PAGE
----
TV REVIEW: Inventing Anna 1.01 (2022)

“Life of a VIP”

I feel as if Anna Chlumsky is an Academy Award waiting to happen, as soon as Hollywood’s various studios recognise her immense talent and cast her into an appropriate feature. She arguably remains most famous for her childhood performances as Vada Saltenfuss in the popular My Girl movies, however roles in In the Loop (2009) and HBO’s Veep have demonstrated that the adult Chlumsky is a stunning comedy performer and generally superb actor. Her latest production is Inventing Anna, a ‘based on a true story’ Netflix drama produced by Shonda Rhimes. Its first episode shows a lot of promise and story potential, but Chlumsky is by far its biggest selling point. She delivers a realistic, engaging, and multi-layered performance with charm, humour, and an unexpected patchwork of flaws.

Inventing Anna recounts the widely publicised case of Anna Sorokin, aka Anna Delvey, a Russian-German con artist who defrauded New York’s elite society of more than a quarter of a million dollars. Rather than focus on Sorokin herself, the series instead follows journalist Vivian Kent (Chlumsky) and her efforts to secure an interview from and write an investigative article about Sorokin. It is by far the more interesting approach, one that treats Sorokin (played in an unsettling manner by Julia Garner) as a puzzle to be solved. This first episode sets up all of the characters and situations, but it remains to be seen where it will go from here.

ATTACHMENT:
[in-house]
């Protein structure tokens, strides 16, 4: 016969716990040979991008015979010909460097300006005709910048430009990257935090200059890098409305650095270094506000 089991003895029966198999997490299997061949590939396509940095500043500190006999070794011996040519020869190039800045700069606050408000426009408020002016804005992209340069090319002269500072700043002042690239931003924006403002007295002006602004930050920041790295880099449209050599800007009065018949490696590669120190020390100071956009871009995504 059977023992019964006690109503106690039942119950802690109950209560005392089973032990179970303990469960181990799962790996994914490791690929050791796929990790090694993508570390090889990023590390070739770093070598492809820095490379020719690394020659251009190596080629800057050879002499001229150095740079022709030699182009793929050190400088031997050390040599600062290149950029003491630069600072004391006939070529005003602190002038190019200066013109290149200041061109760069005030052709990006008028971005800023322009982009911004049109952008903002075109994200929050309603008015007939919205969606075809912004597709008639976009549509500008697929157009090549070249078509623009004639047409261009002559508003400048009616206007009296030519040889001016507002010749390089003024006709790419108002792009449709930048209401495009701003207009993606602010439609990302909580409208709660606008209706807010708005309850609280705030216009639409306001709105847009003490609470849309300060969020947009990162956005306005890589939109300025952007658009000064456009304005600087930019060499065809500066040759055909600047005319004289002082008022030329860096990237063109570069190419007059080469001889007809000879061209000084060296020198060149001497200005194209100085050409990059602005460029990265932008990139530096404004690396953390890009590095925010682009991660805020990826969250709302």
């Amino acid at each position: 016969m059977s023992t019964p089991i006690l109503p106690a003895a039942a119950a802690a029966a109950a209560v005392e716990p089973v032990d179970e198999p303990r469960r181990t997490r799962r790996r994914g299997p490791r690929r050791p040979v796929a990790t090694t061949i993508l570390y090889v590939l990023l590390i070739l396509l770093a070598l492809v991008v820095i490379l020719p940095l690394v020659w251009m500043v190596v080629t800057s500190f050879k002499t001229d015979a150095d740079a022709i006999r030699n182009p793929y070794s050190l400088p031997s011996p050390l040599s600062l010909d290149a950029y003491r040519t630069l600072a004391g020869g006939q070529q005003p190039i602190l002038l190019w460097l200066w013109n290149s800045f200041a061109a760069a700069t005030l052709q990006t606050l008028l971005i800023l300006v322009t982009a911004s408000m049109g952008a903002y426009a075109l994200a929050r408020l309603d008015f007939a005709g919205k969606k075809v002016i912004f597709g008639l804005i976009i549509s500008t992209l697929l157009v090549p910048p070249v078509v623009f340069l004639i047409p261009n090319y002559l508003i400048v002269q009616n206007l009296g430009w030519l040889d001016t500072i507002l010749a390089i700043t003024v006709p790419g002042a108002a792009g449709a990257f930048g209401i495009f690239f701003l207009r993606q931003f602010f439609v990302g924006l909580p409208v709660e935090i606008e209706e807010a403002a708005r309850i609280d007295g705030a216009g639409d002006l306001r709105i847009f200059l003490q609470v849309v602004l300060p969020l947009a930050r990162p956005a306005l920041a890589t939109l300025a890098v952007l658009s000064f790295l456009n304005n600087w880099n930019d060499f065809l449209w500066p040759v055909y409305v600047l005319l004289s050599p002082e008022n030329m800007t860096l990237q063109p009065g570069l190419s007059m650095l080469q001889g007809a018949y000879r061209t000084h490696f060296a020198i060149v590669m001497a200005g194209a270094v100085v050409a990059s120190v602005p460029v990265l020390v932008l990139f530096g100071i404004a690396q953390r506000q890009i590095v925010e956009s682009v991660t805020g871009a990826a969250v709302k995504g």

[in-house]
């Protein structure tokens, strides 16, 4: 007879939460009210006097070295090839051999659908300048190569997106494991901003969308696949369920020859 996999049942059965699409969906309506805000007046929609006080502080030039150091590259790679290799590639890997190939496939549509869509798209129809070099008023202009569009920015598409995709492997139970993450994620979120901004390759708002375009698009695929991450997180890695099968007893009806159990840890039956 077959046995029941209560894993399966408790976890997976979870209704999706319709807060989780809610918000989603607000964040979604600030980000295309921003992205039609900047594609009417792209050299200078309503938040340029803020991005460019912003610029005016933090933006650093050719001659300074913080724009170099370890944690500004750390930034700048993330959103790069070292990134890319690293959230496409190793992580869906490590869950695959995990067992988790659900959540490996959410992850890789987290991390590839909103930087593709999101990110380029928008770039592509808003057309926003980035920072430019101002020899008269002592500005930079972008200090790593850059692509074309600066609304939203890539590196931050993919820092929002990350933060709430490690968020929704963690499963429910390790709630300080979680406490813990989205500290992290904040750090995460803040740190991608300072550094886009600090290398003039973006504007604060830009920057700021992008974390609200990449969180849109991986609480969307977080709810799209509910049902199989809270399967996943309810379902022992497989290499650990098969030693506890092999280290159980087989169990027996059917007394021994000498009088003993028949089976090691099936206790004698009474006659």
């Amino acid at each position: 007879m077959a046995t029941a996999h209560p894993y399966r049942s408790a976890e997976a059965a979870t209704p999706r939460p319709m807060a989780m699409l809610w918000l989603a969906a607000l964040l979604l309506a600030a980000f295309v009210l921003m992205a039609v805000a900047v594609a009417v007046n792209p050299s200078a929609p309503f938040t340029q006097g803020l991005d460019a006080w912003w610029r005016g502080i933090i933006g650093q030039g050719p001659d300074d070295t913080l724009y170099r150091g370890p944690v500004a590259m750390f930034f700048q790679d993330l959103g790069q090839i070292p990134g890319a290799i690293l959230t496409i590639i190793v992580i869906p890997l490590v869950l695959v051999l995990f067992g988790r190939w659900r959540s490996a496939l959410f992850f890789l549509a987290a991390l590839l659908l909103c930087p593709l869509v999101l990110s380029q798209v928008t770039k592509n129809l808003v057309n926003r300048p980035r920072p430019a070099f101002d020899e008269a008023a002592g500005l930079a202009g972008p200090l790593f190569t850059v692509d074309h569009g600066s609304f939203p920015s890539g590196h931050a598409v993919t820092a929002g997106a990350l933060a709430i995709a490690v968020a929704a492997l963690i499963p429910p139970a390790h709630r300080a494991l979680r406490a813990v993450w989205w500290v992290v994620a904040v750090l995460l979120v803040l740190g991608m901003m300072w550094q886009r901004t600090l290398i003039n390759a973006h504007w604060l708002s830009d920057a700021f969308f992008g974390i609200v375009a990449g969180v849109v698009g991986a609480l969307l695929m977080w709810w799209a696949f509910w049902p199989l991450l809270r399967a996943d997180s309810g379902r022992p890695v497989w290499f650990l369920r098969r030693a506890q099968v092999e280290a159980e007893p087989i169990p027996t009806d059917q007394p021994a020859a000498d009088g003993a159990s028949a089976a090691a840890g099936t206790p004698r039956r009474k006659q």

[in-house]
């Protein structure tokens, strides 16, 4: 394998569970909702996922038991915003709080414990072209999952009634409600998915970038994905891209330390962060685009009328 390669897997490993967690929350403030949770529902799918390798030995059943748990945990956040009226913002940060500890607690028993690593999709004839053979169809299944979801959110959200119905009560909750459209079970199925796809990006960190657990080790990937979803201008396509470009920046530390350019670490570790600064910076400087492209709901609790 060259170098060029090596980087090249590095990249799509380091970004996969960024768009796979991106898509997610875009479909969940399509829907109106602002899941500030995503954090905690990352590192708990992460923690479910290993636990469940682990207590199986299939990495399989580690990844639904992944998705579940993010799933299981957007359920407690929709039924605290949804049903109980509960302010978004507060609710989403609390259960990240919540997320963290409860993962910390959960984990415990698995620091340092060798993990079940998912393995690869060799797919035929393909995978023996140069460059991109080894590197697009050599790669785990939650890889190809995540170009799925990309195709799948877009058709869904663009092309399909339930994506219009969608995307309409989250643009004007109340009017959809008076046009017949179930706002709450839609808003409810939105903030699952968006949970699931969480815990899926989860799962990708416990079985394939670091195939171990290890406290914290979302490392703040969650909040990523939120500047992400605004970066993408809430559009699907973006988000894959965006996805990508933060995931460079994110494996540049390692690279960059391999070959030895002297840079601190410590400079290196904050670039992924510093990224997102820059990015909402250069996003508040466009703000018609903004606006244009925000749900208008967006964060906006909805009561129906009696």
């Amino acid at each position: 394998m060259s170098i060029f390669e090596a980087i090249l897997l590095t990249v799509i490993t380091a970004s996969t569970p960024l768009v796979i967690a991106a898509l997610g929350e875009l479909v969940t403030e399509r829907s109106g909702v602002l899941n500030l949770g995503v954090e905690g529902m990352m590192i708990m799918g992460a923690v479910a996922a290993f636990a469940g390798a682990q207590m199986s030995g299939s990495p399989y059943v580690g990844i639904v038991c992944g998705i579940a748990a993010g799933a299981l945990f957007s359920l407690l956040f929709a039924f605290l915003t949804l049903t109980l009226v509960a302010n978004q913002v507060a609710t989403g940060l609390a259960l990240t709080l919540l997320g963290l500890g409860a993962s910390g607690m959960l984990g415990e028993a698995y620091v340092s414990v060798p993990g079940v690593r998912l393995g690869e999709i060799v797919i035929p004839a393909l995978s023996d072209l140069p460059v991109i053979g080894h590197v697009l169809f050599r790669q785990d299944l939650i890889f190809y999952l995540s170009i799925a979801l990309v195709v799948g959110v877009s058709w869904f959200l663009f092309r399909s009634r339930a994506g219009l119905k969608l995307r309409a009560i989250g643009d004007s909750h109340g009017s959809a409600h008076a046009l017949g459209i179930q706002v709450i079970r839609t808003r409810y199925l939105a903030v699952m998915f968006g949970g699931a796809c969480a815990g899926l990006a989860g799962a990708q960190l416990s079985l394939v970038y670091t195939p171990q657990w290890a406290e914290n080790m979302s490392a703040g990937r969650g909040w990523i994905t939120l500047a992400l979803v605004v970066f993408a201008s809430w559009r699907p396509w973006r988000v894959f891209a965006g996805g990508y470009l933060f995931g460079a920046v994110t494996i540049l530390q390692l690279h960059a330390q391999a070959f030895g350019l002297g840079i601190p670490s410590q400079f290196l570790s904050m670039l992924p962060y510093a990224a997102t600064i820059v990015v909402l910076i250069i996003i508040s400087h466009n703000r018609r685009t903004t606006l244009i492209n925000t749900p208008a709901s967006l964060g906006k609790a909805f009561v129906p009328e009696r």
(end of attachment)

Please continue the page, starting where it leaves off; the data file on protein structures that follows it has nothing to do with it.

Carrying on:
The way the episode sets up Vivian’s life and career is certainly intriguing. She writes for a New York magazine, bristling at her unsympathetic editor and relegated to ‘scriberia’ – the back corner of the office where all of the out-of-favour journalists reside. She is pregnant, with a few months left before she goes on leave, and there is a heavy implication that once gone she might not be invited back. Vivian’s pursuit of Sorokin’s story is a visible act of desperation: a ‘hail mary’ run at a piece that will restore her reputation, uplift her career, and solve all of her problems. It does feel that in her run for success Vivian is going to trip up badly. Something about the way this first episode is written by Rhimes makes that seem inevitable.

The episode surrounds Vivian with disagreeable men, primarily her odious editor Paul (Tim Guinee) and an unsympathetic husband named Jack (Anders Holm). It feels like a commentary on how men mistreat women, and it is interesting that Rhimes balances that with unexpectedly poor behaviour on Vivian’s part. She is so involved with her career that she forgets to go to an ultrasound. She spoils learning her baby’s sex for the first time because she is so preoccupied with Sorokin’s case. As a journalist she should be visiting Sorokin in prison via proper media requests, but instead she is repeatedly sneaking through via ‘personal’ visits. Add in Anna Chlumsky’s performance and you have one of the best protagonists in ages.

Julia Garner plays Sorokin somewhere between soap opera and parody, something that feels as if it shouldn’t work but actually turns out weirdly addictive. She is brutal in conversation (‘Are you pregnant or are you just so very, very fat?’) and seemingly deluded given her activities and incarceration. Garner’s affected accent is particularly strange, and sets Sorokin up as a tantalising mystery.

It doesn’t all work. A subplot involving Sorokin’s lawyer (Arian Moayed) plays him as remarkably idealistic for a con artist’s defence attorney, and the journalist POV for the series threatens to make it all a case of telling without showing. As a first episode, however, this has definitely done its job – it makes one eager to see the second.

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